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Physiotherapy and explanation of hip and associated problems

Nic and Neil’s blog explains general hip pain in day to day life from a physio’s perspective. The hips have a hugely complex job because they have to be very mobile, but also strong enough to cope with multiples of body weight being transferred to them, generally at one time. Where this becomes relevant to many people is that if the hip is not coping then the load will be shared elsewhere, such as the knee or ankle, or even shock absorbing which can have a damaging effect on the back.

When we are standing still, both legs share the load evenly (in most people) and the hip joint is being held in position by gravity. When we walk, we not only transfer all of our bodyweight onto one hip but we cantilever the whole pelvis from it. Running is a multiplier of load as both feet leave the ground at the same time, this creates propulsion, as well as impact load which is much greater than body weight.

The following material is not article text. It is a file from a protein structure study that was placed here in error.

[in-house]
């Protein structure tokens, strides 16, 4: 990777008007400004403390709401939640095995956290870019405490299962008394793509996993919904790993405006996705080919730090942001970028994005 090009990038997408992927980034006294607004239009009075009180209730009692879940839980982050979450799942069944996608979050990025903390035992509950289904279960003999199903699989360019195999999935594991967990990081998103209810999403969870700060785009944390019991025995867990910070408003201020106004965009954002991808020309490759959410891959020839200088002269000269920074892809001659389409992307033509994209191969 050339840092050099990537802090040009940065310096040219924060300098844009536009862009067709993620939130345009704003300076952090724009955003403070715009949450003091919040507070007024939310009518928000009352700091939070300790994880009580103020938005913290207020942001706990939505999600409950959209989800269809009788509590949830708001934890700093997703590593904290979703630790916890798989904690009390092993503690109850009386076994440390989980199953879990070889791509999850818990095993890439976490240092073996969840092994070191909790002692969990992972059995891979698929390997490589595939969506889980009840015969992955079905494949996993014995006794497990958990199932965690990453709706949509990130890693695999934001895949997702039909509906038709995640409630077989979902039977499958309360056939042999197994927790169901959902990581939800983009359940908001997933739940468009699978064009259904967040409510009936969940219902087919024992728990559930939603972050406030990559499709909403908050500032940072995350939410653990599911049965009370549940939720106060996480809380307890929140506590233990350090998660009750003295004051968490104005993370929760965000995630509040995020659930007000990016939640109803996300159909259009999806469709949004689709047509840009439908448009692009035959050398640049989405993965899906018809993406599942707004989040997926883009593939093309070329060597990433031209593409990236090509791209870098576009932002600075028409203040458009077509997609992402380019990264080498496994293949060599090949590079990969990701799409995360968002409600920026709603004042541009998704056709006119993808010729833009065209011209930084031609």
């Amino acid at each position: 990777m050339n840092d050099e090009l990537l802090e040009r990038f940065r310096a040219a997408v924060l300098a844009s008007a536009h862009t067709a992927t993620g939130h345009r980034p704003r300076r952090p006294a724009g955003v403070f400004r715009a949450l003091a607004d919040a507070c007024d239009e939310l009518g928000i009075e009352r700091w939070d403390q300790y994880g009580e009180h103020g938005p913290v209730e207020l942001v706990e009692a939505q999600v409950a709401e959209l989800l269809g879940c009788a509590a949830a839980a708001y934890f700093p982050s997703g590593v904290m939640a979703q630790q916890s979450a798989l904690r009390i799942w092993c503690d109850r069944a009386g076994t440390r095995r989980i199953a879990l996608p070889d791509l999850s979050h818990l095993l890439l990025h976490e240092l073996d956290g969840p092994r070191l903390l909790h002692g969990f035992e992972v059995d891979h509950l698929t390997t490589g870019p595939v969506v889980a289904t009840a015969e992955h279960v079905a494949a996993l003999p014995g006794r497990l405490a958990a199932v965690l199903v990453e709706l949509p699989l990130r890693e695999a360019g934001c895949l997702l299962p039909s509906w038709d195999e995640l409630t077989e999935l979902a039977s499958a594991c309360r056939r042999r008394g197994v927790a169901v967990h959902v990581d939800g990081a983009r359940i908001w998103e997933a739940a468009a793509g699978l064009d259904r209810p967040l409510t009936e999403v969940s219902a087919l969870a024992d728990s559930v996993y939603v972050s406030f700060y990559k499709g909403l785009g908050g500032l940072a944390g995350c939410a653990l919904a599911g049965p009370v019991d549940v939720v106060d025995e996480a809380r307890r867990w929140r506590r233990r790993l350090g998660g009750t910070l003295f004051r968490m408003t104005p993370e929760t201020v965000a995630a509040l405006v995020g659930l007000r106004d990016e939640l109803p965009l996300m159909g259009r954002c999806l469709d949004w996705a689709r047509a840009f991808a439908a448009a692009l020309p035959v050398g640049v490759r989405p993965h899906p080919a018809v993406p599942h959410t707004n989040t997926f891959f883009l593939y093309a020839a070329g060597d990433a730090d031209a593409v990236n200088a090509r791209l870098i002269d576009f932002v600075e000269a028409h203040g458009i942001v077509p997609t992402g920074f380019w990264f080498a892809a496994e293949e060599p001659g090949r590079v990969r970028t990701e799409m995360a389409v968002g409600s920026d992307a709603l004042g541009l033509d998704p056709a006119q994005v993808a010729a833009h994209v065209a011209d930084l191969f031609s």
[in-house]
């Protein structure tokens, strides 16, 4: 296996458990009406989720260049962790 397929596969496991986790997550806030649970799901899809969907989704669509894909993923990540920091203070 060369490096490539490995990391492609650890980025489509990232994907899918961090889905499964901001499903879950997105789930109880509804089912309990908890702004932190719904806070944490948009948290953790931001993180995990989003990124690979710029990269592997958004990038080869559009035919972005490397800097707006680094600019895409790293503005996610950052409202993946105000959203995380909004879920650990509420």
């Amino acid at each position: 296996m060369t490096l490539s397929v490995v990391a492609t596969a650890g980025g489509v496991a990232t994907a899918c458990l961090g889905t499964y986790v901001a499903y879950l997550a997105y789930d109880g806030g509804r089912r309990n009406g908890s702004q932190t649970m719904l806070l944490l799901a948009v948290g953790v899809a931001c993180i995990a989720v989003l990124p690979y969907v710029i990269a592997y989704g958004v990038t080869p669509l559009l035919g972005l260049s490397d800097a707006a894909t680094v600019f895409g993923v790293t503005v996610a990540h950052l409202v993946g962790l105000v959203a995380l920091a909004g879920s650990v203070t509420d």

Some people may notice a small amount of pain or a change in range of motion (most don’t or try to ignore it). A very human response to a problem is to practice our strengths, rather than looking at and developing our weaknesses. This means that the problem often becomes masked even further, leading to problems in other joints. Everyone could benefit from some very simple hip mobility and strengthening, when patients come to see us we will asses their issue and work out a plan specific to them.


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